Belle

Dido Belle is a sore thumb in the midst of upper class society in the late 1700s, and perhaps naturally, the film Belle which recounts her life is equally discernible within the world of the period drama.Amma Asante’s take on the 18th century period drama places its focus slightly wider than usual matrimonial troubles and uses her mixed race female protagonist as a way to explore not only the difficulties associated with gender or class but also race. Gugu Mbatha-Raw’s performance as Dido Belle captures all aspects of life which her situation causes and in doing so marks herself out as one to watch.

The film is inspired by of the life of Dido Belle, the illegitimate and mixed race daughter of an admiral. Although Dido is acknowledged by her father, brought up within the privileged world of her uncle Lord Mansfield, and given a considerable inheritance, she is still restricted by the colour of skin. We get a brief overview of Dido’s childhood but the main focus of the plot is the outcome of the Zong case, which Lord Mansfield, as Lord Chief Justice has considerable input in.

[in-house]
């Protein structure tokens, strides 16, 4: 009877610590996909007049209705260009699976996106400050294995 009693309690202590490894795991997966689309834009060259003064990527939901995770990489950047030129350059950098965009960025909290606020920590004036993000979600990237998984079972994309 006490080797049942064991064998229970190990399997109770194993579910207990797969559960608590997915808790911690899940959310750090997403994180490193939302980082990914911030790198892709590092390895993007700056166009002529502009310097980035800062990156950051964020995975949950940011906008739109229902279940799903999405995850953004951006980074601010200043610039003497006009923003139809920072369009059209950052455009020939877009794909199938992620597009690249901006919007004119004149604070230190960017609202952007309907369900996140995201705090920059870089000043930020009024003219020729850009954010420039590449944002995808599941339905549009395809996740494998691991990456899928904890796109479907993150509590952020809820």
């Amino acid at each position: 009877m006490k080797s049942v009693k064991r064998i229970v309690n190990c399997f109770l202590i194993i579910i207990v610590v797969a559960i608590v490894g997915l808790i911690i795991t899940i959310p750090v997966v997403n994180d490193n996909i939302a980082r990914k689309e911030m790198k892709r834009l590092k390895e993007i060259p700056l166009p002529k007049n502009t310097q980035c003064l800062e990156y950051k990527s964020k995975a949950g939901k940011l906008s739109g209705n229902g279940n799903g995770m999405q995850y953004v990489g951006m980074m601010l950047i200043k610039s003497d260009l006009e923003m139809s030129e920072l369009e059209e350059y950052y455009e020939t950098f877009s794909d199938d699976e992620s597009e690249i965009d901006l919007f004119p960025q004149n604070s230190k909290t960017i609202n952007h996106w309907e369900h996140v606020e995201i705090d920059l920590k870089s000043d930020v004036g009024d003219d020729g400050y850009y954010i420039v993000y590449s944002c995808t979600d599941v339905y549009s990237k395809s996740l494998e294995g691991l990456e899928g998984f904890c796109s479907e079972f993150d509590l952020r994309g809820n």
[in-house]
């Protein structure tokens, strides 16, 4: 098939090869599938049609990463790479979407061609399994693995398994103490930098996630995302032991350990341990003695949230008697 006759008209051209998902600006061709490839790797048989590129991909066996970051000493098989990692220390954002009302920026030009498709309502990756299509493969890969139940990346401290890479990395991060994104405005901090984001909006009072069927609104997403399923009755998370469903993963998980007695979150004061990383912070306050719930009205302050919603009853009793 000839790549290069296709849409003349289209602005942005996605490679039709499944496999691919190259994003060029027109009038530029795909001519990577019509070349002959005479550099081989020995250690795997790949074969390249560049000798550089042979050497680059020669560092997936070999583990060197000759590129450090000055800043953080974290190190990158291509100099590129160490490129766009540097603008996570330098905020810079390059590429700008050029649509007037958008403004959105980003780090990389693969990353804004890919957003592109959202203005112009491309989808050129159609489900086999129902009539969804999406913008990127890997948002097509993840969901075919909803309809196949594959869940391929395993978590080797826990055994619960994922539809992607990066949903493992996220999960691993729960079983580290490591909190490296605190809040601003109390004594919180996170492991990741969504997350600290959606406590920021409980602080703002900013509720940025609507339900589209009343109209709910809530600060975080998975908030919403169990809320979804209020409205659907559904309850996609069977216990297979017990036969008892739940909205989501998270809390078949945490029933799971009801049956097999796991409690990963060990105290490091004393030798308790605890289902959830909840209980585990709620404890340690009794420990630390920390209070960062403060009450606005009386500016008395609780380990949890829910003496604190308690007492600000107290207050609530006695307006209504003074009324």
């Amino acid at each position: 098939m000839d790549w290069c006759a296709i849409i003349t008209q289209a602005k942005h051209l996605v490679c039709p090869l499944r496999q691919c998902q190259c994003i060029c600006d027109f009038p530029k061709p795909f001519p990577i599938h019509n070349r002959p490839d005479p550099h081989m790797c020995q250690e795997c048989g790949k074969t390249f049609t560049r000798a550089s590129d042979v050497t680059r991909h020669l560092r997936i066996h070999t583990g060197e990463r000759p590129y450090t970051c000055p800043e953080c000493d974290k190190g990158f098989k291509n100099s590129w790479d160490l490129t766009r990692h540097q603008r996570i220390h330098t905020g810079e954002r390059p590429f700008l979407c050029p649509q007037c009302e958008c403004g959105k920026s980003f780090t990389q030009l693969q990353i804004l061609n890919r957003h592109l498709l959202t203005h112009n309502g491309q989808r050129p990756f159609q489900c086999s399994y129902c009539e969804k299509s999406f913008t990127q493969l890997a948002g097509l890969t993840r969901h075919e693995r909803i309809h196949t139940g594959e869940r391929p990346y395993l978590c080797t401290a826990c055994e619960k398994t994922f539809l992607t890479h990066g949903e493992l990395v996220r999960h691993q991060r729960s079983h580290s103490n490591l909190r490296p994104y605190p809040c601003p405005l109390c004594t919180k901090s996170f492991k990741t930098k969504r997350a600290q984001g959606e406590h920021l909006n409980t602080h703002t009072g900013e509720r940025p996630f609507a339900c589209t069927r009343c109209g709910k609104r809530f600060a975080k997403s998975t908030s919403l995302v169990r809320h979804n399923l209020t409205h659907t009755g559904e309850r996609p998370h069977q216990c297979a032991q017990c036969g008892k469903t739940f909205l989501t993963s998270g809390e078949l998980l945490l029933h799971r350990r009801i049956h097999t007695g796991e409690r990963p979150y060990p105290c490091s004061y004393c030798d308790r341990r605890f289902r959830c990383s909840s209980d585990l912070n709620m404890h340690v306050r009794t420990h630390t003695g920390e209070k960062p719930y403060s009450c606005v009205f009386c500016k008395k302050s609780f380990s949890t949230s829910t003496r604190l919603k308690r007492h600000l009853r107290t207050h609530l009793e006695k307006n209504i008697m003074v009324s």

Although the film heads towards this decision about the state of slavery as its climax, this doesn’t mean to say that it becomes one track minded. The contrast between the slaves killed on the Zong ship and this heiress who are at once connected and detached from each other creates a viewpoint which is neither as an oppressor or a comrade but something far more ambiguous. The race issues allow a fresh light on what seems to be a well-trodden era, as does the use of a woman with perhaps a higher social standing than expected as our way into the issue. What the film does very well is that although slavery becomes a very large part of what Belle explores, it does not become the sole idea within it. Indeed the discussions on slavery do not overshadow the other social issues of the time such as class and gender and the film plays a very careful balance between these social constructs and barriers recognising that there were many ways to lack freedom.

The film has wider ambitions in its thematic material, namely the ethical consequences of turning human life into property, and uses the example of the Zong as way to discuss this issue in every form it takes. Despite this heavy duty subject matter, the film does not dispense with the typical romantic notions of the genre. Instead it allows this to become another way to reflect on the topics under discussion. Overall it is only the plot which allows the film to do something different, other than that it is a standard period drama with an interesting focus point but a very enjoyable watch.

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